Training

Washington Sea Grant offers a range of classes and workshops that help marine professionals improve their skills, while promoting a safer, pollution-free environment. Other classes provide community members with tools for supporting their marine environment.

WSG Workshops

  • Clean and Simple Workshops
  • Coastal Flood Risk Reduction Course
  • Corrosion Control
  • Diesel Engine Troubleshooting
  • First Aid at Sea
  • Fishermen’s Direct Marketing
  • Oil Spill Prevention Training
  • One-Day Sea Safety Refresher Training
  • Rules of the Road/Practical Navigation
  • Marine Weather
  • Marine Refrigeration
  • Marine Wiring
  • Sea Safety and Survival 3-Day Drill Instructor Class
  • Sea Level Rise Adaption Course
  • Sustainable Landscape Education
  • Training for Shoreline and Coastal Planners
  • Vessel and Boatyard Maintenance
  • Youth Coldwater Safety



WSG Safety and Survival Class

Clean and Simple Workshops

Teri King, Marine Water Quality Specialist

Contaminants in Puget Sound are a growing concern. Heavy metals such as mercury, copper and lead are known to have neurological, developmental and reproductive effects on wildlife and humans. Cleaning products may not be responsible for the majority of contaminants in Puget Sound but they do contribute to pollution problems.

To schedule a workshop for your community group contact Teri King at wsgcanal@uw.edu. To learn more, read the Clean and Simple brochure.


Coastal Flood Risk Reduction Course

Nicole Faghin, Coastal Management Specialist

Many major disaster declarations are due in whole or in part to flooding. But communities can adopt corrective and preventive measures to reduce flood damage. This course incorporates floodplain management practices, and participants learn about the traditional structural and nonstructural mitigation approaches to reduce risk, increase opportunities for prevention, and increase resilience.

The coastal flood risk reduction course, offered through the National Disaster Preparedness Training Center and taught in local communities throughout Washington state, provides an overview of the flooding risks to coastal built and natural environments, in addition to introducing capabilities (approaches and tools) that can support coastal prevention/mitigation, preparedness, response, and recovery.


Financial Planning and Marketing for Fishermen

Sarah Fisken, Marine Operations Specialist

With declining catches, fewer fish buyers, lower prices paid at landing and shrinking profit margins, commercial fishermen seek ways to increase the value of their catches through better handling, processing, storing, quality control and marketing. Since 2006, WSG and Philips Publishing Group have presented the Wild Seafood Exchange, an annual forum for Northwest and Alaska fishermen to discuss ways to start or improve direct marketing operations. The Exchange brings together fishermen, seafood buyers, restaurant operators, retail food dealers, and financial, business and marketing experts.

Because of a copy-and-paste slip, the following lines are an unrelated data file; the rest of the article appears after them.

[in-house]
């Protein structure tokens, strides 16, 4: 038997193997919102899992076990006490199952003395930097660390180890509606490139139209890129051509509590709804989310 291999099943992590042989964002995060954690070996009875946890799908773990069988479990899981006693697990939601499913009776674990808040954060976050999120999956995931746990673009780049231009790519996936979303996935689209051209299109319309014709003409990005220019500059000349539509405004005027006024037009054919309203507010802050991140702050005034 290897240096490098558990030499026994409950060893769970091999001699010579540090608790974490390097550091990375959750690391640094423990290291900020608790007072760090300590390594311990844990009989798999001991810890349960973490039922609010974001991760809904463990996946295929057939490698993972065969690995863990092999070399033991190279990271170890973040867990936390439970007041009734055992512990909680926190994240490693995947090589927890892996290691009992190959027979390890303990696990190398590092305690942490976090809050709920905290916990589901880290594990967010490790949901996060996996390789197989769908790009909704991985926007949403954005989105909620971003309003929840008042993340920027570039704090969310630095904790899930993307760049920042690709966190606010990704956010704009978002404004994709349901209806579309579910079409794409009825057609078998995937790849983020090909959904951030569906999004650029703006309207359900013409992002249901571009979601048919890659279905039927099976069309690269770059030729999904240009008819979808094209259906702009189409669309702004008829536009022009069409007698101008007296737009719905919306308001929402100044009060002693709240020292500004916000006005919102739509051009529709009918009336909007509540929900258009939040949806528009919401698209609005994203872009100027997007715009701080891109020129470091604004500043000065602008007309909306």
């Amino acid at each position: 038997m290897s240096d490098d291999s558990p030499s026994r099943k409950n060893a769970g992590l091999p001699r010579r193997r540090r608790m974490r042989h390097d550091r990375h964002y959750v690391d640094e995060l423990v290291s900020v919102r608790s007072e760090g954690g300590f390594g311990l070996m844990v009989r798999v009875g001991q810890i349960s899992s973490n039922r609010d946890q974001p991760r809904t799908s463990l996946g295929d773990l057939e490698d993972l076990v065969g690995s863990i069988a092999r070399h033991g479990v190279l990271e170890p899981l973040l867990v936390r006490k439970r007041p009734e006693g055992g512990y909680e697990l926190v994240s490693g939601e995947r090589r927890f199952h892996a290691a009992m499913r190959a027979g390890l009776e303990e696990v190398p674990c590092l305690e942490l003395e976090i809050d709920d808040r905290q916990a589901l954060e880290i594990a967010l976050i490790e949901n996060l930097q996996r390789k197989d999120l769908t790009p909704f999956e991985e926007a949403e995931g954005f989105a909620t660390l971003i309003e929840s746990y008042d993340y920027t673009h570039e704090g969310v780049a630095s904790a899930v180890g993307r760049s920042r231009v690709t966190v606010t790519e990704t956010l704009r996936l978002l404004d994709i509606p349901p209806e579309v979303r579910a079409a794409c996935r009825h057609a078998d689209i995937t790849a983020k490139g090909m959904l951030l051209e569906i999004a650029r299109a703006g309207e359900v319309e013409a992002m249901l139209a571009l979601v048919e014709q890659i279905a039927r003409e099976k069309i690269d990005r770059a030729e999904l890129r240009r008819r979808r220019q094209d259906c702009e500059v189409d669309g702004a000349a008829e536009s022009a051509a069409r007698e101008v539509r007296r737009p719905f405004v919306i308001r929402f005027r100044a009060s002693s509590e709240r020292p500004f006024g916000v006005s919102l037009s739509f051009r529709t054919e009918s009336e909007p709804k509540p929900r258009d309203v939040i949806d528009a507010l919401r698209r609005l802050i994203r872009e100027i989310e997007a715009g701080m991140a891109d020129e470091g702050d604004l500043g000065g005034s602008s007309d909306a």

Participation in Seattle’s annual Pacific Marine Expo also offers opportunities to share information and discuss industry needs. In addition, WSG is helping create a financial- and business-planning toolkit to help fishermen boost their profitability to be delivered through the national Sea Grant network.

Learn more about the practical skills needed to maintain sustainable fisheries.


Marine Safety and First Aid Training

Sarah Fisken, Marine Operations Specialist

WSG helps Washington fishermen reduce risks with port-based, U.S. Coast Guard-certified training in emergency preparedness, fire response, cold-water rescue, first aid and other safety measures, using the latest equipment and procedures. Staff specialists also train recreational boaters in first aid and at-sea safety and survival. Since the mid-1990s, WSG safety training classes on Puget Sound, Washington’s outer coast and the Columbia River have markedly reduced fatalities in several fisheries.

Topics covered in First Aid at Sea courses include patient assessment, hypothermia, cold water, near-drowning, shock, trauma, burns, fractures, choking, immobilization and important contents for first aid kits.

WSG experts also train commercial fishermen and charter boat operators in how to conduct safety drills at sea. These courses meet the training requirements of the Commercial Fishing Safety Act. The course work combines lectures and hands-on experience with the safety and survival equipment required on commercial fishing vessels. Fishermen and boaters learn about emergency procedures and develop appropriate drills for their own vessels.

For more information on these U.S. Coast Guard-certified classes, contact Sarah Fisken, sfisken@uw.edu.


Marine Technology Training

Sarah Fisken, Marine Operations Specialist

Vessel operational systems and technology change constantly. Many commercial and recreational boaters rely on education programs to keep up with the changes in technology and equipment. WSG offers classes and workshops on vessel safety, maintenance, and operations. These cover marine refrigeration, corrosion, diesel engine troubleshooting, computers, navigation, and other topics of concern to Washington vessel owners and operators.